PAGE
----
Traded and Nontraded Goods Prices, and International Risk Sharing: an Empirical Investigation.
Accounting for the pervasive evidence of limited international risk sharing is an important hurdle for open-economy models, especially when these are adopted in the analysis of policy trade-offs likely to be affected by imperfections in financial markets. Key to the literature is the evidence, at odds with efficiency, that consumption is relatively high in countries where its international relative price (the real exchange rate) is also high. We reconsider the relation between cross-country consumption differentials and real exchange rates, by decomposing it into two components, reflecting the prices of tradable and nontradable goods, respectively. We document that, as a common pattern among OECD countries, both components tend to contribute to the overall lack of risk sharing, with the tradable price component playing the dominant role in accounting for efficiency deviations. We relate these findings to two mechanisms proposed by the literature to reconcile open economy models with the data. One features strong Balassa-Samuelson effects on nontradable prices due to productivity gains in the tradable sector, with a muted offsetting response of tradable prices. The other, endogenous income effects causing nontradable but especially tradable prices to appreciate with a rise in domestic consumption demand.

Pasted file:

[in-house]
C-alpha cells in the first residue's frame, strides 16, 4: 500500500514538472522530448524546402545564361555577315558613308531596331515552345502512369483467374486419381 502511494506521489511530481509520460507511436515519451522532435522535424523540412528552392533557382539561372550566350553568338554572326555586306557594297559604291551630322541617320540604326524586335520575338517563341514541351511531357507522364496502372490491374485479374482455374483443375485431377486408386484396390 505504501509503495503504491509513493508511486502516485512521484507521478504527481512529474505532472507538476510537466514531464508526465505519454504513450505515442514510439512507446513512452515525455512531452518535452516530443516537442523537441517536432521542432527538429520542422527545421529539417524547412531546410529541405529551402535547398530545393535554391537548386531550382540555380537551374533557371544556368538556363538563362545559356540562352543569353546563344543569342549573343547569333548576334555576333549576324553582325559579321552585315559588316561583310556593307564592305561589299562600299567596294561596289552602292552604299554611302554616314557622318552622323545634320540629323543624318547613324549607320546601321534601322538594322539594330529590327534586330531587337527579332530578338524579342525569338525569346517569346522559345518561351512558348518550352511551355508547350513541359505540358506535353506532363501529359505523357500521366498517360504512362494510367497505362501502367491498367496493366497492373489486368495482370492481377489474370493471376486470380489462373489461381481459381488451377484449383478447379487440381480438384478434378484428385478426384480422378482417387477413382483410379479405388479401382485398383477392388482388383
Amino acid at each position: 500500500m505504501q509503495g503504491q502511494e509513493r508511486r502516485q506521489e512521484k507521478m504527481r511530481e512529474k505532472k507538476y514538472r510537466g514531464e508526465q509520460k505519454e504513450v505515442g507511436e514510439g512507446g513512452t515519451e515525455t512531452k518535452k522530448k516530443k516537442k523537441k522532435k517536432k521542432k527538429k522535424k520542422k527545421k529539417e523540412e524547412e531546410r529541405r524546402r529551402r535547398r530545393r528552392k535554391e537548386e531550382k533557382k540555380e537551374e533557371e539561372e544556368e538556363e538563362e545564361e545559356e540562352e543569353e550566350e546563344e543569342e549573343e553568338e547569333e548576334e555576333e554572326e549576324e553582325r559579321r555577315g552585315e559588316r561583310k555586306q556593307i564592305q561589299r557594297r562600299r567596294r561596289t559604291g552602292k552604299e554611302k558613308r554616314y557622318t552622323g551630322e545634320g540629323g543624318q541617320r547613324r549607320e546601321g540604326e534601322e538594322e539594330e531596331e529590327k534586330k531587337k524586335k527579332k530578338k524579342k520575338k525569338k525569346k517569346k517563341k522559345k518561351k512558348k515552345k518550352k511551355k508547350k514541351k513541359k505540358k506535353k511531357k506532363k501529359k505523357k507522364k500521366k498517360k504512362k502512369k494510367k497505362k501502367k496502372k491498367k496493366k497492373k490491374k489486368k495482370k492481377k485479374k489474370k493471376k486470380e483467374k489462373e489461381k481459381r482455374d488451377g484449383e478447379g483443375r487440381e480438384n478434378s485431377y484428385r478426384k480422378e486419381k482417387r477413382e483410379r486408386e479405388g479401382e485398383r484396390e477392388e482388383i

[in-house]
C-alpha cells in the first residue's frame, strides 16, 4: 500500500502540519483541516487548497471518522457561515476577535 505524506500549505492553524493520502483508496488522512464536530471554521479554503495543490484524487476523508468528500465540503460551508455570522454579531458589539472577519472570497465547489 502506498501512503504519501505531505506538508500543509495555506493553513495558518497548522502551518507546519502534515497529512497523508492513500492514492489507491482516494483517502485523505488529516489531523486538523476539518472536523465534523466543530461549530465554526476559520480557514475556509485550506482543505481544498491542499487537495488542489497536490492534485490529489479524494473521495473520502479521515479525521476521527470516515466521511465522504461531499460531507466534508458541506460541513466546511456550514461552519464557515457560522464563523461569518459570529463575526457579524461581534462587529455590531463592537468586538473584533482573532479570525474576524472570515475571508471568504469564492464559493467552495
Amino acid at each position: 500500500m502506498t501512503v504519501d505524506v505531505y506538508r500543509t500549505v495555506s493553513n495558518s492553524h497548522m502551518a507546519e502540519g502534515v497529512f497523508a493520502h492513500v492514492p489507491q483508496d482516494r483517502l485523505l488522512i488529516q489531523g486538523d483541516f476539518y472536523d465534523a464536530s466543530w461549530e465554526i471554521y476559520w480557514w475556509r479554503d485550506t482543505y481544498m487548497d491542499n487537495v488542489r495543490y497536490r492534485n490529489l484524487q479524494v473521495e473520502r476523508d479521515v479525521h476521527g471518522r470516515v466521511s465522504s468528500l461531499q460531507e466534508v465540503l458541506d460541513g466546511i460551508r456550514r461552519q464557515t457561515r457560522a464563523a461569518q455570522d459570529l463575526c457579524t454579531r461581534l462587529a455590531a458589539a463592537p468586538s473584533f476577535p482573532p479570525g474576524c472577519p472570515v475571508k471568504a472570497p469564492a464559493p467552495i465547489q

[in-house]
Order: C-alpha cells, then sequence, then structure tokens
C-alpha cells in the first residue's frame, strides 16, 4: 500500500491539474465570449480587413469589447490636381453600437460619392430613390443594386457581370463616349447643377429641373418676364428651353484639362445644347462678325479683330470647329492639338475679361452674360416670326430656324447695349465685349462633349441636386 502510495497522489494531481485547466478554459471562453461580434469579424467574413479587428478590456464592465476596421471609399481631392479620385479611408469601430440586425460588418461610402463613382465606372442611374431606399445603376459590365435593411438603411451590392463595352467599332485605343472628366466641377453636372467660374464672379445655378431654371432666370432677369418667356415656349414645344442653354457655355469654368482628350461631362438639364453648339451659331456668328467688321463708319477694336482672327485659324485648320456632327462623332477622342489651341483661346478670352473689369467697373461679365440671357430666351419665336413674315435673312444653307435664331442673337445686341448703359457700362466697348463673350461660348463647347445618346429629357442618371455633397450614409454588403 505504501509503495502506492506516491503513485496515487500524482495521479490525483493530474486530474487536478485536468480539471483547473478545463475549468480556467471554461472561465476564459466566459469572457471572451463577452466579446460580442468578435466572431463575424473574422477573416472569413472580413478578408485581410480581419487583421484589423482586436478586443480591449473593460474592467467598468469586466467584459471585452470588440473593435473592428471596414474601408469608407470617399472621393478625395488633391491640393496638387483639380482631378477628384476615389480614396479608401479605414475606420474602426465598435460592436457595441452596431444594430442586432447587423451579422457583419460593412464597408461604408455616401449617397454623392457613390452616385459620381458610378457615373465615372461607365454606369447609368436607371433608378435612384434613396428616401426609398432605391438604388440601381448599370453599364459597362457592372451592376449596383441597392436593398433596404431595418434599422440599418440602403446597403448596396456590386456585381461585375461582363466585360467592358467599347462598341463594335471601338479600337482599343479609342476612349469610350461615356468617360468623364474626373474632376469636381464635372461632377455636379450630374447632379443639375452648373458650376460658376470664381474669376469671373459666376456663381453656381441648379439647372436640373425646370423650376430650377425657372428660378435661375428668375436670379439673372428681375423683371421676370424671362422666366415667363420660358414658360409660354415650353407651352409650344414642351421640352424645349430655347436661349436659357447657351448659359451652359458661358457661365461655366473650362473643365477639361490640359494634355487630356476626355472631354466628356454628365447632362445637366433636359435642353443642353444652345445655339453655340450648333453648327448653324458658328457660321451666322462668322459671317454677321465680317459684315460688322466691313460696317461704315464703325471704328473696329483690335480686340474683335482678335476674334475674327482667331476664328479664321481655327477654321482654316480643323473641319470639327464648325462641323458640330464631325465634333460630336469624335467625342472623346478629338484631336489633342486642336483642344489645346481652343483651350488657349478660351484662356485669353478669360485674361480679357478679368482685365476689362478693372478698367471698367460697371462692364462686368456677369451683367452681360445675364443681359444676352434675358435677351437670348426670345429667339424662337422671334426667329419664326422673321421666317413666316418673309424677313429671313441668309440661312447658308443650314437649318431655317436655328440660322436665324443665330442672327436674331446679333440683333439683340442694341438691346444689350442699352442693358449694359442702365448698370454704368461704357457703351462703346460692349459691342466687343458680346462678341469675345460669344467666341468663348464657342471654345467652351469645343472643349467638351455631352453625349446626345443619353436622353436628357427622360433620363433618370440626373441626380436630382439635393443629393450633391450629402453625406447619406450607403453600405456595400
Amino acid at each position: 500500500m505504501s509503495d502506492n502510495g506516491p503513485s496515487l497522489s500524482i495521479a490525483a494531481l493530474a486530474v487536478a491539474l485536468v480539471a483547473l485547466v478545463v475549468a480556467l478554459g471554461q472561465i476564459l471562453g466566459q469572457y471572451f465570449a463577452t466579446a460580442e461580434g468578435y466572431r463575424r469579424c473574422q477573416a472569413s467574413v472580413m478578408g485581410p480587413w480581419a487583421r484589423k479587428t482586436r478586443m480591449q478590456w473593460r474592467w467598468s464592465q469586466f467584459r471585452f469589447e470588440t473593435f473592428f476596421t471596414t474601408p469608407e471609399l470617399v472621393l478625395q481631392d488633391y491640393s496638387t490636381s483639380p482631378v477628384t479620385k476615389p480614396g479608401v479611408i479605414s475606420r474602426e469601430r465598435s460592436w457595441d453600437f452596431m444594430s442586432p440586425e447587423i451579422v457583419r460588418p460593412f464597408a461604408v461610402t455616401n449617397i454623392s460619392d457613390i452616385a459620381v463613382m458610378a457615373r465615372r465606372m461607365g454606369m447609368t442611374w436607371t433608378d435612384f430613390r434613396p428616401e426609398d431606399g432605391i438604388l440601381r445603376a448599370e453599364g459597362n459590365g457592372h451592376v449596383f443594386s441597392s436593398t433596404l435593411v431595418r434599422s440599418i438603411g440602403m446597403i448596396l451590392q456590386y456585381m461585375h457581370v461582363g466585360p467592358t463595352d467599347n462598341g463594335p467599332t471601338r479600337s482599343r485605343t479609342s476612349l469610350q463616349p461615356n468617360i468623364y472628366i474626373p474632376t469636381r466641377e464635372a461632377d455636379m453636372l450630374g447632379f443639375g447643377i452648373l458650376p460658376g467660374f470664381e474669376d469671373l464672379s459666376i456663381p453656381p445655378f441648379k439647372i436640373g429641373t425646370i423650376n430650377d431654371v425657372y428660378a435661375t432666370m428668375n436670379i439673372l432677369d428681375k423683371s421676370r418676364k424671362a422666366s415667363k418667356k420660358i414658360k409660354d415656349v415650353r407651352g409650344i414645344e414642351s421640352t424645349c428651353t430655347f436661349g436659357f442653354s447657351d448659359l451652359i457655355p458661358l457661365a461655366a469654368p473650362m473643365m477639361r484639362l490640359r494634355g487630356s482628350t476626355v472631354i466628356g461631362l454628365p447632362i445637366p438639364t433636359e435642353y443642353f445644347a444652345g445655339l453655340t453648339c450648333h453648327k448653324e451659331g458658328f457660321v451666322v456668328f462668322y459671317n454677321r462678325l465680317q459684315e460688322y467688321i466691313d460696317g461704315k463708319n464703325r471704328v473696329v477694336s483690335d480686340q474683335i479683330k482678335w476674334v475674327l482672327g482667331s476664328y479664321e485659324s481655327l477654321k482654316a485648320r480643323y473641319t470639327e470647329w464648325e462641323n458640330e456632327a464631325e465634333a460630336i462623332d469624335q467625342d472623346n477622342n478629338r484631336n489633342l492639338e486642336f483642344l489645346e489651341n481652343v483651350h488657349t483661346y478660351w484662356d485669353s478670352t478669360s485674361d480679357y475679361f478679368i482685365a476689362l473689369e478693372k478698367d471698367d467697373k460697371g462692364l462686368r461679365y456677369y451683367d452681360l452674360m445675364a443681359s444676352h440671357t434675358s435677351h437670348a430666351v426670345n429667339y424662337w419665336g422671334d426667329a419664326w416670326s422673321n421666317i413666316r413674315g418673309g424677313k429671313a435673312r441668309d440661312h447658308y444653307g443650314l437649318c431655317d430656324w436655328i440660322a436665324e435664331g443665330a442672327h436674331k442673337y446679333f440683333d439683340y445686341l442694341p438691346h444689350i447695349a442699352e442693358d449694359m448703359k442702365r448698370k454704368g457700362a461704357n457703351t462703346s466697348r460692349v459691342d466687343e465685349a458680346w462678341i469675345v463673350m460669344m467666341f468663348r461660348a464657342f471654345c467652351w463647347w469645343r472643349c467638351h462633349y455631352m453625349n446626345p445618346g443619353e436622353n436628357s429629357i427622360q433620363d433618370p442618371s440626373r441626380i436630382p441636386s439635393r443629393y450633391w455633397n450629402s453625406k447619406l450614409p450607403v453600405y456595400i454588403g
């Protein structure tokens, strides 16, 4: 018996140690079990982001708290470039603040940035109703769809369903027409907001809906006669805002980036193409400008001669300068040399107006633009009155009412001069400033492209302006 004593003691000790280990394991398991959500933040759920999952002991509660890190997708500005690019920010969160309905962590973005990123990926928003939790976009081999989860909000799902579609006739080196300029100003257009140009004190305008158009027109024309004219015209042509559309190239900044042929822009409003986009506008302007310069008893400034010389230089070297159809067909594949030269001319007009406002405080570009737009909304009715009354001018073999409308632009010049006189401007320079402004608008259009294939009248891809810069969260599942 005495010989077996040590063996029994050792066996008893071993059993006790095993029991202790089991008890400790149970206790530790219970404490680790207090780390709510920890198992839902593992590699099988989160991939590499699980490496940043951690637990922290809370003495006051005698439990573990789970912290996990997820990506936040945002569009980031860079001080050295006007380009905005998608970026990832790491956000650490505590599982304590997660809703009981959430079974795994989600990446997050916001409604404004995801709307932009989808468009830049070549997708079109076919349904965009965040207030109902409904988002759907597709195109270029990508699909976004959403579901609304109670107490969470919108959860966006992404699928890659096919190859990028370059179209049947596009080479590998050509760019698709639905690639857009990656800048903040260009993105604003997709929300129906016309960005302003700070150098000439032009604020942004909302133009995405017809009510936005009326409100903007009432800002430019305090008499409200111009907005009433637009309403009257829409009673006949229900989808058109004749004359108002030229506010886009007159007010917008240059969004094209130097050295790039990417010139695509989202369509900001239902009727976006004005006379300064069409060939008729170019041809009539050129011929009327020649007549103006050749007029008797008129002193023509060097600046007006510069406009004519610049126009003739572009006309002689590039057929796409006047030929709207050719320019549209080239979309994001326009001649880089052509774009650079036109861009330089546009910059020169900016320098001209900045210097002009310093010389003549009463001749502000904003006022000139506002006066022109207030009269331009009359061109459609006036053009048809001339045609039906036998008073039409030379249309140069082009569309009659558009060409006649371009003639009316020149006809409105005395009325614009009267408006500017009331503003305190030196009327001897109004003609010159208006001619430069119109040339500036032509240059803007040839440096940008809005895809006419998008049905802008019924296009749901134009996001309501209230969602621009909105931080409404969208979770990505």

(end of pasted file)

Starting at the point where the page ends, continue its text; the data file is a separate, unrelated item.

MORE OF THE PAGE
Paper prepared for the 2011 ISOM conference in Malta. We thank our referee and the editors, our discussants, Richard Clarida and Mario Crucini, as well as the seminar participants in the ISOM meeting in Malta, for useful comments. We also thank Alessandro Rebucci, Marianne Baxter, Mick Devereux, Domenico Giannone, Robert Kollmann for useful comments on an early draft of the paper. Charles Gottlieb provided excellent research assistance. The work on this paper is part of PEGGED (Politics, Economics and Global Governance: The European Dimensions), Contract no. SSH7-CT-2008-217559 within the 7th Framework Programme for Research and Technological Development. Support from the Pierre Werner Chair Programme at the European University Institute is gratefully acknowledged. The views expressed in this paper do not necessarily reflect those of the ECB, the Bank of Spain, the National Bureau of Economic Research, or any of the institutions to which the authors are affiliated.
Giancarlo Corsetti & Luca Dedola & Francesca Viani, 2012. "Traded and Nontraded Goods Prices, and International Risk Sharing: An Empirical Investigation," NBER International Seminar on Macroeconomics, University of Chicago Press, vol. 8(1), pages 403 - 466. citation courtesy of